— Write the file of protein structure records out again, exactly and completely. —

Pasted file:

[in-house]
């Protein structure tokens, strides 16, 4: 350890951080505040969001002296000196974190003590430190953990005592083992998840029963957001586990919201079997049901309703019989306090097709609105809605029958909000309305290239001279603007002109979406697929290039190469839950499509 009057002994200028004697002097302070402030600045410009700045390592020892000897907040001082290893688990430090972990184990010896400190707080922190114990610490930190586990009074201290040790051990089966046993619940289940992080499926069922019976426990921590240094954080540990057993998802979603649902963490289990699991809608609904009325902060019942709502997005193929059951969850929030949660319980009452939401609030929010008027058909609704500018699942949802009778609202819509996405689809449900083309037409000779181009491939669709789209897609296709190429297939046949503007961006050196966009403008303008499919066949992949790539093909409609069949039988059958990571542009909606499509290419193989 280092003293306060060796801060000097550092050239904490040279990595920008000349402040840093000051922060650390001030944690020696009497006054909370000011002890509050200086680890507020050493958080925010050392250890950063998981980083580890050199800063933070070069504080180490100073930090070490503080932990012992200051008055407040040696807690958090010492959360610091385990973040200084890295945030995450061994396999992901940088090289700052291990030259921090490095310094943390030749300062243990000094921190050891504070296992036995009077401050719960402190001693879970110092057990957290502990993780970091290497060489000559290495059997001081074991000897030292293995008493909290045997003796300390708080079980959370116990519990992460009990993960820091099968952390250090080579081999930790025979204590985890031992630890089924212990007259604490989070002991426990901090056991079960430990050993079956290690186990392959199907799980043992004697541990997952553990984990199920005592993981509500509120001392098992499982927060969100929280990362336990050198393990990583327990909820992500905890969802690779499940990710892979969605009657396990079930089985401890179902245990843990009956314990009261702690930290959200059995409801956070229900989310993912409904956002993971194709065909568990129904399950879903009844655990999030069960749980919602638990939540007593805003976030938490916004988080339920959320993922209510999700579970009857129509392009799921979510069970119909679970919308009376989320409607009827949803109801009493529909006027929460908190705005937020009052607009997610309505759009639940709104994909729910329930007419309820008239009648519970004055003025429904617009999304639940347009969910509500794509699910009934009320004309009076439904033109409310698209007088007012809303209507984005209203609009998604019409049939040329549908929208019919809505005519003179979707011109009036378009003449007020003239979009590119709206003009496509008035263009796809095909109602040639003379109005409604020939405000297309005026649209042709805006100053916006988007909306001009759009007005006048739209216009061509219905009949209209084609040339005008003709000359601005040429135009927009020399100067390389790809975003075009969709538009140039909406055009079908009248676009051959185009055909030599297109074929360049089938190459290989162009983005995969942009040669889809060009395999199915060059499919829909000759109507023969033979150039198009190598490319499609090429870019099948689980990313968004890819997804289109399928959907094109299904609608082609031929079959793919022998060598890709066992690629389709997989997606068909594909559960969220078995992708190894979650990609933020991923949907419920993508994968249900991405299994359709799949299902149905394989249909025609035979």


[in-house]
């Protein structure tokens, strides 16, 4: 350890951080505040969001002296000196974190003590430190953990005592083992998840029963957001586990919201079997049901309703019989306090097709609105809605029958909000309305290239001279603007002109979406697929290039190469839950499509 009057002994200028004697002097302070402030600045410009700045390592020892000897907040001082290893688990430090972990184990010896400190707080922190114990610490930190586990009074201290040790051990089966046993619940289940992080499926069922019976426990921590240094954080540990057993998802979603649902963490289990699991809608609904009325902060019942709502997005193929059951969850929030949660319980009452939401609030929010008027058909609704500018699942949802009778609202819509996405689809449900083309037409000779181009491939669709789209897609296709190429297939046949503007961006050196966009403008303008499919066949992949790539093909409609069949039988059958990571542009909606499509290419193989 280092003293306060060796801060000097550092050239904490040279990595920008000349402040840093000051922060650390001030944690020696009497006054909370000011002890509050200086680890507020050493958080925010050392250890950063998981980083580890050199800063933070070069504080180490100073930090070490503080932990012992200051008055407040040696807690958090010492959360610091385990973040200084890295945030995450061994396999992901940088090289700052291990030259921090490095310094943390030749300062243990000094921190050891504070296992036995009077401050719960402190001693879970110092057990957290502990993780970091290497060489000559290495059997001081074991000897030292293995008493909290045997003796300390708080079980959370116990519990992460009990993960820091099968952390250090080579081999930790025979204590985890031992630890089924212990007259604490989070002991426990901090056991079960430990050993079956290690186990392959199907799980043992004697541990997952553990984990199920005592993981509500509120001392098992499982927060969100929280990362336990050198393990990583327990909820992500905890969802690779499940990710892979969605009657396990079930089985401890179902245990843990009956314990009261702690930290959200059995409801956070229900989310993912409904956002993971194709065909568990129904399950879903009844655990999030069960749980919602638990939540007593805003976030938490916004988080339920959320993922209510999700579970009857129509392009799921979510069970119909679970919308009376989320409607009827949803109801009493529909006027929460908190705005937020009052607009997610309505759009639940709104994909729910329930007419309820008239009648519970004055003025429904617009999304639940347009969910509500794509699910009934009320004309009076439904033109409310698209007088007012809303209507984005209203609009998604019409049939040329549908929208019919809505005519003179979707011109009036378009003449007020003239979009590119709206003009496509008035263009796809095909109602040639003379109005409604020939405000297309005026649209042709805006100053916006988007909306001009759009007005006048739209216009061509219905009949209209084609040339005008003709000359601005040429135009927009020399100067390389790809975003075009969709538009140039909406055009079908009248676009051959185009055909030599297109074929360049089938190459290989162009983005995969942009040669889809060009395999199915060059499919829909000759109507023969033979150039198009190598490319499609090429870019099948689980990313968004890819997804289109399928959907094109299904609608082609031929079959793919022998060598890709066992690629389709997989997606068909594909559960969220078995992708190894979650990609933020991923949907419920993508994968249900991405299994359709799949299902149905394989249909025609035979």